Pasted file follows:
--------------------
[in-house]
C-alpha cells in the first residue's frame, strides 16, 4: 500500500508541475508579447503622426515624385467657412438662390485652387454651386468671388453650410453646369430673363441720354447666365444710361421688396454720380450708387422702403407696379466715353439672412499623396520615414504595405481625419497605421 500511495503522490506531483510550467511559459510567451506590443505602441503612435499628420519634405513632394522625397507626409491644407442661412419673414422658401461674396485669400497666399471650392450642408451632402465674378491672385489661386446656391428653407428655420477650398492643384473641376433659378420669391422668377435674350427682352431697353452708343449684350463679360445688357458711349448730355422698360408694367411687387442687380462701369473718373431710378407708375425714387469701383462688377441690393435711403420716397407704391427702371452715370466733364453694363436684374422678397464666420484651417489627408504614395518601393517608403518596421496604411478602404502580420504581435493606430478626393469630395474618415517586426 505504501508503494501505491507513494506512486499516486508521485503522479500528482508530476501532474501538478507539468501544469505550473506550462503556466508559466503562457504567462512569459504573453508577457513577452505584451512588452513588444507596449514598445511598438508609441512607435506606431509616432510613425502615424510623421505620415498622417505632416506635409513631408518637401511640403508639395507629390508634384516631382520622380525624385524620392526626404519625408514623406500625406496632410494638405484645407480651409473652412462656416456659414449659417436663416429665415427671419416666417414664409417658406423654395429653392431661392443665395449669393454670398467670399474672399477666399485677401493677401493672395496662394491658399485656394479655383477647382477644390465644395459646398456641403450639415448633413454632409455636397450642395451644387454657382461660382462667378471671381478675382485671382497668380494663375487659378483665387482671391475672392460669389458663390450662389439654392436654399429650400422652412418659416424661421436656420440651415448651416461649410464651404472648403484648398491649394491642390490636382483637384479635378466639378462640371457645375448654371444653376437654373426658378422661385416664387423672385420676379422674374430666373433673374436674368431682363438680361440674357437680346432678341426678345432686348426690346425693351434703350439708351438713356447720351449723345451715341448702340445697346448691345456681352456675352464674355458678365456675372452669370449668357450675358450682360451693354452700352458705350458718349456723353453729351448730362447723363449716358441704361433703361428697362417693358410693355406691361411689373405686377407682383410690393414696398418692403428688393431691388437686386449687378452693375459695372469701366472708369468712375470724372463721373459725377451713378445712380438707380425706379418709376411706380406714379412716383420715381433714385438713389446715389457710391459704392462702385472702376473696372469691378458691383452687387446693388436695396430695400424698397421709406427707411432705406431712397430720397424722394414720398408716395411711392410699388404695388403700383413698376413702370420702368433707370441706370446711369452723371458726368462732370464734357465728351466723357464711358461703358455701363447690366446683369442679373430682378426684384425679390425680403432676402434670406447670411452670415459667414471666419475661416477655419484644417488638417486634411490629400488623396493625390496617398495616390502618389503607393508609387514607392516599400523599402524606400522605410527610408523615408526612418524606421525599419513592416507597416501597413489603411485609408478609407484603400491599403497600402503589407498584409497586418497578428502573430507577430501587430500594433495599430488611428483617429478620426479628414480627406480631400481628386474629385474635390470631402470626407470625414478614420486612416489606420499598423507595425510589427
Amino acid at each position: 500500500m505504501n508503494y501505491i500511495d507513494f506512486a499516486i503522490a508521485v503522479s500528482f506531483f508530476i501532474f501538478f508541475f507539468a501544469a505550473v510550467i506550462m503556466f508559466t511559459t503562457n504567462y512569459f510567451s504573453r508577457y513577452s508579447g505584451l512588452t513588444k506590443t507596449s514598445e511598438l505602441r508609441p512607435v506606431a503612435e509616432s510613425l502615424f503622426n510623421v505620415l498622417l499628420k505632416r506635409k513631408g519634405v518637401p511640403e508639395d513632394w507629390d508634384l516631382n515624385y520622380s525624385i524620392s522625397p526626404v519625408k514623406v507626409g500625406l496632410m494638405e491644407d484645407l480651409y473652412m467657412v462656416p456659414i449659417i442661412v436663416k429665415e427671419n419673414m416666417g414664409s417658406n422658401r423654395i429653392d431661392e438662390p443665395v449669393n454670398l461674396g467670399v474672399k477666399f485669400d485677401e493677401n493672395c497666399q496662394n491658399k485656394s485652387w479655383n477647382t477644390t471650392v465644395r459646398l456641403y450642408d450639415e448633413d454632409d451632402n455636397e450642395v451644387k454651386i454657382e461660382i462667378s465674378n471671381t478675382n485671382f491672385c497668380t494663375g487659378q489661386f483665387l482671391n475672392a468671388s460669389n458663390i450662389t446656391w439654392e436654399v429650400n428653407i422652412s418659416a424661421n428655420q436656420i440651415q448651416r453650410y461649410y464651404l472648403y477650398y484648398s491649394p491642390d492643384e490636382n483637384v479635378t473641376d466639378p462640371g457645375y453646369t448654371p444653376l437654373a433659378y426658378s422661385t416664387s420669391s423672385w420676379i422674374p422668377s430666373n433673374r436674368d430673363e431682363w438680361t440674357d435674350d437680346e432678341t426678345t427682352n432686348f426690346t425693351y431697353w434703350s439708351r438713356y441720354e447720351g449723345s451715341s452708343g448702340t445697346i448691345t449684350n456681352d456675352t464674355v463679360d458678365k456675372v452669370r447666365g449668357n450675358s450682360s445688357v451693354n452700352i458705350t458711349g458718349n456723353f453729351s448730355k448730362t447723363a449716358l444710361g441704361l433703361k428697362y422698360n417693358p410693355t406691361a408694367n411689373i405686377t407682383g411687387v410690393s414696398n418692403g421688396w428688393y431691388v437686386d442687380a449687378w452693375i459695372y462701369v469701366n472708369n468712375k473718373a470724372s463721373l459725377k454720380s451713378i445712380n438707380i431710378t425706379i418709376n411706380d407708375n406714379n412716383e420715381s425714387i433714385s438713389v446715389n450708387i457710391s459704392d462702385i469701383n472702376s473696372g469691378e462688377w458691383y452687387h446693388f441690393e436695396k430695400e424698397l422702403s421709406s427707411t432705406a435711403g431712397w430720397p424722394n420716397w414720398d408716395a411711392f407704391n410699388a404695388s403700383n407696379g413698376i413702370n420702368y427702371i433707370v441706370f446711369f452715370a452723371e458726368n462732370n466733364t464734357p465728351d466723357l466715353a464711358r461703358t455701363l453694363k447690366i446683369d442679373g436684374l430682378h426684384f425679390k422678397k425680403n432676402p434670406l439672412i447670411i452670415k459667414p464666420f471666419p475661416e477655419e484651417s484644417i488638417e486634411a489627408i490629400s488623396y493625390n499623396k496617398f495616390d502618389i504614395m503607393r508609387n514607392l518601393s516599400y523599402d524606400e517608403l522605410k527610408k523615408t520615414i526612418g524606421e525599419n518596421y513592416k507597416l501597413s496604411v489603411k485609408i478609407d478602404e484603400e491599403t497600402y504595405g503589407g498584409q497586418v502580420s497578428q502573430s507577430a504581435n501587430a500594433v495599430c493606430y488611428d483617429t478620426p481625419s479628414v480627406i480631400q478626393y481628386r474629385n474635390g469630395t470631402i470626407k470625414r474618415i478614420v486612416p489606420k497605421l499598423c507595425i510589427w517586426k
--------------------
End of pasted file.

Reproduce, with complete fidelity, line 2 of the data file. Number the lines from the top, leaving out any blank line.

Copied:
C-alpha cells in the first residue's frame, strides 16, 4: 500500500508541475508579447503622426515624385467657412438662390485652387454651386468671388453650410453646369430673363441720354447666365444710361421688396454720380450708387422702403407696379466715353439672412499623396520615414504595405481625419497605421 500511495503522490506531483510550467511559459510567451506590443505602441503612435499628420519634405513632394522625397507626409491644407442661412419673414422658401461674396485669400497666399471650392450642408451632402465674378491672385489661386446656391428653407428655420477650398492643384473641376433659378420669391422668377435674350427682352431697353452708343449684350463679360445688357458711349448730355422698360408694367411687387442687380462701369473718373431710378407708375425714387469701383462688377441690393435711403420716397407704391427702371452715370466733364453694363436684374422678397464666420484651417489627408504614395518601393517608403518596421496604411478602404502580420504581435493606430478626393469630395474618415517586426 505504501508503494501505491507513494506512486499516486508521485503522479500528482508530476501532474501538478507539468501544469505550473506550462503556466508559466503562457504567462512569459504573453508577457513577452505584451512588452513588444507596449514598445511598438508609441512607435506606431509616432510613425502615424510623421505620415498622417505632416506635409513631408518637401511640403508639395507629390508634384516631382520622380525624385524620392526626404519625408514623406500625406496632410494638405484645407480651409473652412462656416456659414449659417436663416429665415427671419416666417414664409417658406423654395429653392431661392443665395449669393454670398467670399474672399477666399485677401493677401493672395496662394491658399485656394479655383477647382477644390465644395459646398456641403450639415448633413454632409455636397450642395451644387454657382461660382462667378471671381478675382485671382497668380494663375487659378483665387482671391475672392460669389458663390450662389439654392436654399429650400422652412418659416424661421436656420440651415448651416461649410464651404472648403484648398491649394491642390490636382483637384479635378466639378462640371457645375448654371444653376437654373426658378422661385416664387423672385420676379422674374430666373433673374436674368431682363438680361440674357437680346432678341426678345432686348426690346425693351434703350439708351438713356447720351449723345451715341448702340445697346448691345456681352456675352464674355458678365456675372452669370449668357450675358450682360451693354452700352458705350458718349456723353453729351448730362447723363449716358441704361433703361428697362417693358410693355406691361411689373405686377407682383410690393414696398418692403428688393431691388437686386449687378452693375459695372469701366472708369468712375470724372463721373459725377451713378445712380438707380425706379418709376411706380406714379412716383420715381433714385438713389446715389457710391459704392462702385472702376473696372469691378458691383452687387446693388436695396430695400424698397421709406427707411432705406431712397430720397424722394414720398408716395411711392410699388404695388403700383413698376413702370420702368433707370441706370446711369452723371458726368462732370464734357465728351466723357464711358461703358455701363447690366446683369442679373430682378426684384425679390425680403432676402434670406447670411452670415459667414471666419475661416477655419484644417488638417486634411490629400488623396493625390496617398495616390502618389503607393508609387514607392516599400523599402524606400522605410527610408523615408526612418524606421525599419513592416507597416501597413489603411485609408478609407484603400491599403497600402503589407498584409497586418497578428502573430507577430501587430500594433495599430488611428483617429478620426479628414480627406480631400481628386474629385474635390470631402470626407470625414478614420486612416489606420499598423507595425510589427